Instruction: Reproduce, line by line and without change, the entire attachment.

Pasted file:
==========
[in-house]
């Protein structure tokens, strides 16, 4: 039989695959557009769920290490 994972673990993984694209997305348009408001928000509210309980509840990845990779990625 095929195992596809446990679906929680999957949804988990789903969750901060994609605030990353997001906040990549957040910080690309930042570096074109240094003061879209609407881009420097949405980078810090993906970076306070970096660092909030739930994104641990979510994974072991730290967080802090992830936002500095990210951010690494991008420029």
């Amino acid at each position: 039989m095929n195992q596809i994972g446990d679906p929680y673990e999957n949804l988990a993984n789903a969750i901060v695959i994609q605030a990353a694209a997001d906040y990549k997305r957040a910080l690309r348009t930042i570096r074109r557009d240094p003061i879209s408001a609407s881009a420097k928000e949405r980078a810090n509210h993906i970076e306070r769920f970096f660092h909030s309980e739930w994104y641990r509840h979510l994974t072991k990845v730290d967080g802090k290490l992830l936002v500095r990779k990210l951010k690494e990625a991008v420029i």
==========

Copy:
[in-house]
């Protein structure tokens, strides 16, 4: 039989695959557009769920290490 994972673990993984694209997305348009408001928000509210309980509840990845990779990625 095929195992596809446990679906929680999957949804988990789903969750901060994609605030990353997001906040990549957040910080690309930042570096074109240094003061879209609407881009420097949405980078810090993906970076306070970096660092909030739930994104641990979510994974072991730290967080802090992830936002500095990210951010690494991008420029």
């Amino acid at each position: 039989m095929n195992q596809i994972g446990d679906p929680y673990e999957n949804l988990a993984n789903a969750i901060v695959i994609q605030a990353a694209a997001d906040y990549k997305r957040a910080l690309r348009t930042i570096r074109r557009d240094p003061i879209s408001a609407s881009a420097k928000e949405r980078a810090n509210h993906i970076e306070r769920f970096f660092h909030s309980e739930w994104y641990r509840h979510l994974t072991k990845v730290d967080g802090k290490l992830l936002v500095r990779k990210l951010k690494e990625a991008v420029i």